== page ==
Most Illinois hospitals get high marks for patient safety | Illinois

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(The Center Square) – Most Illinois hospitals scored well in a new patient safety report that attempts to capture the risk of errors and accidents at facilities around the country.

The grades were released by The Leapfrog Group, a nonprofit watchdog organization that seeks to educate the public about the safety and quality of health care facilities.

More than 100 general, acute care hospitals in the state made the list.

“What we’re seeing this time around is that Illinois is ranked 17th out of all states, with 35% of all hospitals this spring earning an ‘A,’” said Erica Mobley, director of operations for The Leapfrog Group.

The overall ranking jumped up from 24th place in the fall report. Mobley says the hospitals that received top marks all have a strong culture of safety.

“What that means is that safety is something that everyone is focused on every single day from the C-suite all the way down, through all levels of staff,” Mobley said. “They’re making sure that staff are putting patients first and putting the safety first for everyone every single day.”

On the other end of the spectrum, one facility in the state, St. Bernard Hospital in Chicago, received an ‘F.’ It was one of only ten hospitals in the country to receive a failing grade.

Five others in Illinois got D grades. Mobley says simple changes, like strict hand-washing procedures, could lead to improved grades.

“It seems like it would be something so basic,” Mobley said, “but for a physician or a nurse who are seeing hundreds or thousands of patients a day, it’s so easy to just run into a room and not stop to think, ‘Have I washed my hands yet?’ It is so critical to the spread of preventing the spread of infection.”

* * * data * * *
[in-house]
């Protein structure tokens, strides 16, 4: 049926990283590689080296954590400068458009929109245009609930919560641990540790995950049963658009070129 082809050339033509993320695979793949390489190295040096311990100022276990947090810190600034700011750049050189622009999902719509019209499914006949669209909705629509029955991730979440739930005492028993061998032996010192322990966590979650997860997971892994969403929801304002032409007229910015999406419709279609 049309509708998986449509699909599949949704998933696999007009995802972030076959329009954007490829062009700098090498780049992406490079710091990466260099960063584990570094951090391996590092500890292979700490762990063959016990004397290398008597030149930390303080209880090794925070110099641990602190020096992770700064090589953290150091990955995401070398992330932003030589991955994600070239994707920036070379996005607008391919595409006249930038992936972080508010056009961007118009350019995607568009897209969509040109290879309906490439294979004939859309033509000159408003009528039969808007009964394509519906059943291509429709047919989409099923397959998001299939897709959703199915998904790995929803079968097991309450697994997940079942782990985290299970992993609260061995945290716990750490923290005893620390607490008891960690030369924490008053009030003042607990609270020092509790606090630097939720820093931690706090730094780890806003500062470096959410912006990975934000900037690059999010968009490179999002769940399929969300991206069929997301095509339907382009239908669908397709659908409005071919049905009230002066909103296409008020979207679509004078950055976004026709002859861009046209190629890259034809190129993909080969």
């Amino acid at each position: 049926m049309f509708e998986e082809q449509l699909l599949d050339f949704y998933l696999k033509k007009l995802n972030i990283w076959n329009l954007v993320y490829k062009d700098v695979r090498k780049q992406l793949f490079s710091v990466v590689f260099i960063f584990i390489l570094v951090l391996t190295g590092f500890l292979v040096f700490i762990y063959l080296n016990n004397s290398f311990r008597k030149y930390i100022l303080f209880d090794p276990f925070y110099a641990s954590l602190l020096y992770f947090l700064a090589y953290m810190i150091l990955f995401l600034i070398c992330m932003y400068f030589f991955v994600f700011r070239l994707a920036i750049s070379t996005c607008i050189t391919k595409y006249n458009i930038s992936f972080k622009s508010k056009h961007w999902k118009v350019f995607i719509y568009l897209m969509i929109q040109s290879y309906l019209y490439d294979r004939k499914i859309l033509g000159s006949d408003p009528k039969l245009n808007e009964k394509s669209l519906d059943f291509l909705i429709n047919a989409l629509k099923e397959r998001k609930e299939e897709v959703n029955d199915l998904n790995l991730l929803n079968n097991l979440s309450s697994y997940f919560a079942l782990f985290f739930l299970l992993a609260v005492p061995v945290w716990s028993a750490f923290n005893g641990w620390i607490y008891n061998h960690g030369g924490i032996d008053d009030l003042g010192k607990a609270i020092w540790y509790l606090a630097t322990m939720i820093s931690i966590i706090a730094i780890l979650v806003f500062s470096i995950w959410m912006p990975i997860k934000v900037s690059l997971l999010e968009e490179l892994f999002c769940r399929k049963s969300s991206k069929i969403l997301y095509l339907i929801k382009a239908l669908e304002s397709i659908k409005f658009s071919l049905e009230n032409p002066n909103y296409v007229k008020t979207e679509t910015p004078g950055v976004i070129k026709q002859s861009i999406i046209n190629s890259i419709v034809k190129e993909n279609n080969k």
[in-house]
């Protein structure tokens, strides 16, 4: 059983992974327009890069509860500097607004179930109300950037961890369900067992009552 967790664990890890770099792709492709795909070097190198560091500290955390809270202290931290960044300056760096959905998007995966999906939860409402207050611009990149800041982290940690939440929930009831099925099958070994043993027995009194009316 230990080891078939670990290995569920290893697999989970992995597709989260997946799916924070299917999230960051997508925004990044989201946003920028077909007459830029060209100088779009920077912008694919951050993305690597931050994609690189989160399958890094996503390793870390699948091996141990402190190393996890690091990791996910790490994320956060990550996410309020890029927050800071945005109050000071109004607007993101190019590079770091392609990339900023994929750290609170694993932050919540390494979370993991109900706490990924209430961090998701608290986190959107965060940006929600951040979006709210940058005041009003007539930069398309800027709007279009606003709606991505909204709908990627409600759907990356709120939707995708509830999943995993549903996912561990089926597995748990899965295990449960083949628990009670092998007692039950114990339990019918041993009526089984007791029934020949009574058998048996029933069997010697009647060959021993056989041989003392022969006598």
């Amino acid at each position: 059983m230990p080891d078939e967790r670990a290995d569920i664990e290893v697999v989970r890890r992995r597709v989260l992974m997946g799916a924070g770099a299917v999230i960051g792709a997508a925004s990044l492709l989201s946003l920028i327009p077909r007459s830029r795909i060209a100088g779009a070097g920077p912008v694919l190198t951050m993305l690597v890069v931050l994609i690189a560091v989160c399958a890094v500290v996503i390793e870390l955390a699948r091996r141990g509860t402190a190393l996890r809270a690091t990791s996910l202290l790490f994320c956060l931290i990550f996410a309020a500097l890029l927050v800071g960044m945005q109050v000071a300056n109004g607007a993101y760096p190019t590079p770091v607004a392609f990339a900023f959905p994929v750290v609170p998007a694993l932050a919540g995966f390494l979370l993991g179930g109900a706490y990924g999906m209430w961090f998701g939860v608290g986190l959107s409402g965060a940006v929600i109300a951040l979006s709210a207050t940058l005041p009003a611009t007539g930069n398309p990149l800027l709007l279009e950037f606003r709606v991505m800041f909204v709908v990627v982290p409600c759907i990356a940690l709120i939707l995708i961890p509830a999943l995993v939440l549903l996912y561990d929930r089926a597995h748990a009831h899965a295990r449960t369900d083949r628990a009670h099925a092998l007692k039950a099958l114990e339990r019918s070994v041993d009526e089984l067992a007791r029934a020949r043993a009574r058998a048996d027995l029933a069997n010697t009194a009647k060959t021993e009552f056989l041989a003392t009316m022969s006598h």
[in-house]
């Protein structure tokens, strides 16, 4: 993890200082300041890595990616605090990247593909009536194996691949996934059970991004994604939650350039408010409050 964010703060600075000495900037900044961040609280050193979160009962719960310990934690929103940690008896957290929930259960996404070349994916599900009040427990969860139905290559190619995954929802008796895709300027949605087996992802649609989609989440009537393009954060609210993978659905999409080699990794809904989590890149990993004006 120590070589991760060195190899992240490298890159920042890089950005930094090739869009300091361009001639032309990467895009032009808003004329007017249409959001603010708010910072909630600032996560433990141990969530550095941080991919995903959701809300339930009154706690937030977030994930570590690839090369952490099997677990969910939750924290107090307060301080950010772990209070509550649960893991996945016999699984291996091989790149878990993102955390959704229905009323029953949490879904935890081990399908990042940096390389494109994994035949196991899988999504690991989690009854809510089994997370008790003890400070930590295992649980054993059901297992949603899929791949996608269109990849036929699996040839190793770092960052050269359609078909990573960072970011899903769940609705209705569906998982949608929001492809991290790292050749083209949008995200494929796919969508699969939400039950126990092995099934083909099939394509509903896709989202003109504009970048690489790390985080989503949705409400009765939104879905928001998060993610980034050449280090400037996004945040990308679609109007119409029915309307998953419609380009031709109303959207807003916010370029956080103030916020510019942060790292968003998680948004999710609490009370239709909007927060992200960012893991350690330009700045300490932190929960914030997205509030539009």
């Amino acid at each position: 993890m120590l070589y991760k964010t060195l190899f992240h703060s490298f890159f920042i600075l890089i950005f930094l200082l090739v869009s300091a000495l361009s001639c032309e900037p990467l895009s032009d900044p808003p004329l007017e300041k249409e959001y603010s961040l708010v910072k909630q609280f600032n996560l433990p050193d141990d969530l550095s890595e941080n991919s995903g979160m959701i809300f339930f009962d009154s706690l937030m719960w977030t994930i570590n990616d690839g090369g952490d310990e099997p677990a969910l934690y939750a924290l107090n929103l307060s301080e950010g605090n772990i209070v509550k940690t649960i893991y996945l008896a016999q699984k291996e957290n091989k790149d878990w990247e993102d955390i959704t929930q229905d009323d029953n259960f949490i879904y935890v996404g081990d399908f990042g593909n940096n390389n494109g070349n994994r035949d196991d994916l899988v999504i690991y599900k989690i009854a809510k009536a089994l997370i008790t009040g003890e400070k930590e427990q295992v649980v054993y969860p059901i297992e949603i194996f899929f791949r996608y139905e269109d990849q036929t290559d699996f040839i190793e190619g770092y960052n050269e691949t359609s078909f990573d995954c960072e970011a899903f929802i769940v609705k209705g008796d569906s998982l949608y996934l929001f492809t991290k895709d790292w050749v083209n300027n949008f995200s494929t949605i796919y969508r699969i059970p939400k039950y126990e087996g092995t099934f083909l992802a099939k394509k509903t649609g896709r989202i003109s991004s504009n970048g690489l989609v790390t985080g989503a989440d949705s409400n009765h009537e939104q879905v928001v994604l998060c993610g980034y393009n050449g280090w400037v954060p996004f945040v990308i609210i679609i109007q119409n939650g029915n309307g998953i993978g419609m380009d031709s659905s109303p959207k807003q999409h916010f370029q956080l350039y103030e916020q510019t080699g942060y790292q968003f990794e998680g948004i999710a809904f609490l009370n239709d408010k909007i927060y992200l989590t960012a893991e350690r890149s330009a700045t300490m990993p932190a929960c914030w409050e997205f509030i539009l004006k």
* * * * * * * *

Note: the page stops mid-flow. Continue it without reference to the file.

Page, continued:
The study considers 28 different factors when assigning grades, including various policies and procedures as well as patient outcomes.

“We really do see hospitals of all shapes and sizes able to earn an ‘A’ because a lot of the things that we’re looking at aren’t necessarily very challenging or very expensive,” Mobley said. “For example, one of the measures that we look at is ‘objects left inside the patient during surgery.’ No matter what size hospital you are, that should absolutely never be happening.”

Mobley says the results are useful even if patients have no choice as to what hospital is treating them.

“In the case of an emergency, it’s important to get to the closest hospital as quickly as possible,” Mobley said. “But if they are going to a hospital with a lower grade, be aware of that, so that they can ask their physicians and their nurses what they are doing to keep them safe in the hospital.”

The information used in the report comes from 2019 data, prior to hospitals treating COVID-19 patients in their facilities.

To see ratings for hospitals in Illinois, go to hospitalsafetygrade.org.



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Caleb Alexander

Caleb Alexander

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